Boston city councilors are pushing for Juneteenth, an annual celebration that commemorates the end of slavery in the United States, to be an official citywide holiday.
The origins of the day lie in the arrival of a Union general and his troops in Galveston, Texas, on June 19, 1865, to free tens of thousands of slaves still in bondage two and a half years after Abraham Lincoln’s Emancipation Proclamation. Widespread celebrations ensued, though true liberation — particularly for those enslaved on plantations amid harvest season — was a gradual process.
Now, a trio of councilors are pushing to make Juneteenth — June 19 — to be an official holiday in Boston. Council President Kim Janey and Councilors Julia Mejia and Andrea Campbell plan to file legislation to that effect soon, according to a Wednesday statement. The council officially recognized Juneteenth through a resolution on Wednesday.
According to authorities, cities like Chicago, Portland, and Philadelphia have taken steps to make Juneteenth a holiday.
“It is imperative that we as a City recognize the injustices this nation has forced upon Black people the past 400 years and how this history has laid the foundation for the systemic racism and inequalities we see today,” said Janey in the Wednesday statement. “We must undo the harm to allow healing by implementing real systemic change.”
Campbell noted that Juneteenth in Boston has long been associated with “Roxbury Homecoming,” an annual celebration for Black families to “come together around food, culture, and collective action to move our communities forward and address the systemic inequities we face.” Campbell thought June 19th should be dedicated to such purposes every year, and saw it as an occasion for residents who are not Black to “to educate themselves about a critical historical event, join events recognizing this history, and support efforts to dismantle racism and systemic inequities.”
“Juneteenth may mark the formal end of slavery in this country, but the scars and the effects of slavery and the racist policies our nation was founded on are still visible, are painful, and demand our attention and our action,” said Campbell in Wednesday’s statement. “Juneteenth should be a Citywide holiday.”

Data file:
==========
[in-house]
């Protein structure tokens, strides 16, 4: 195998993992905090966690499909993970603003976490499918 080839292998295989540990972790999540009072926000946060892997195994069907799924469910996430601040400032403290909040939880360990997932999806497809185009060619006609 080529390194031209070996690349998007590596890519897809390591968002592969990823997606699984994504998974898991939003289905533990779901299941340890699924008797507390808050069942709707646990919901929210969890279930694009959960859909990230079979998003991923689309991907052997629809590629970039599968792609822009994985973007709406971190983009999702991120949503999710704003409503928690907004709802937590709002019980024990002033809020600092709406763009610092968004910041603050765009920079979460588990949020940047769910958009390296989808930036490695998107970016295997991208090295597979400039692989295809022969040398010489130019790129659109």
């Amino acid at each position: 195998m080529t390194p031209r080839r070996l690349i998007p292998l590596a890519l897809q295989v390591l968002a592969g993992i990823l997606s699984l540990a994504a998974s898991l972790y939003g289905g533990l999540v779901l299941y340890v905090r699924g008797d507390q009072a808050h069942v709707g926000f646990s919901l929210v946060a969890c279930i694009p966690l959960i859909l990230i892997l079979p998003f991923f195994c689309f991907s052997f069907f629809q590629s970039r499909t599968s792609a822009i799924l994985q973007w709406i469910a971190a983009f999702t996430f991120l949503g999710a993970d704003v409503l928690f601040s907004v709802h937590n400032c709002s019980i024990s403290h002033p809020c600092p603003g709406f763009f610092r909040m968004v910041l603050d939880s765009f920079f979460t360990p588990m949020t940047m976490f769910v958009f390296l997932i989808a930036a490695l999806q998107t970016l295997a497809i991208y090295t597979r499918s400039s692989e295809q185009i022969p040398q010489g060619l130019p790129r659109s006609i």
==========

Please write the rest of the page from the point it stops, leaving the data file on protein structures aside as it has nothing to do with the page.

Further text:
Councilor Julia Mejia agreed that Juneteenth should be a call to action and that declaring it a city holiday would be an opportunity for education, celebration, and reclamation.
“Juneteenth isn’t just a celebration,” said Mejia. “Especially in times like this, it is a reminder of how far we’ve come, but also how much work we have to do to become truly free.”
The push to make June 19 a holiday in Boston comes amid broad conversations about systemic racism in the United States. A multitude of demonstrations have taken place in Boston in recent weeks protesting police brutality and structural racial inequities. There have been calls for substantial police reform, both nationwide and locally.
Recent rallies have focused mostly on the killing of George Floyd but also on the killing of Breonna Taylor in Louisville and racial inequality at large.
Floyd, a 46-year-old handcuffed Black man, died on Memorial Day when a white Minneapolis police officer pinned his knee to Floyd’s neck for nearly nine minutes.
Taylor was a 26-year-old EMT killed in March by police executing a “no-knock” warrant on her home.
Previous Globe coverage was used in this report.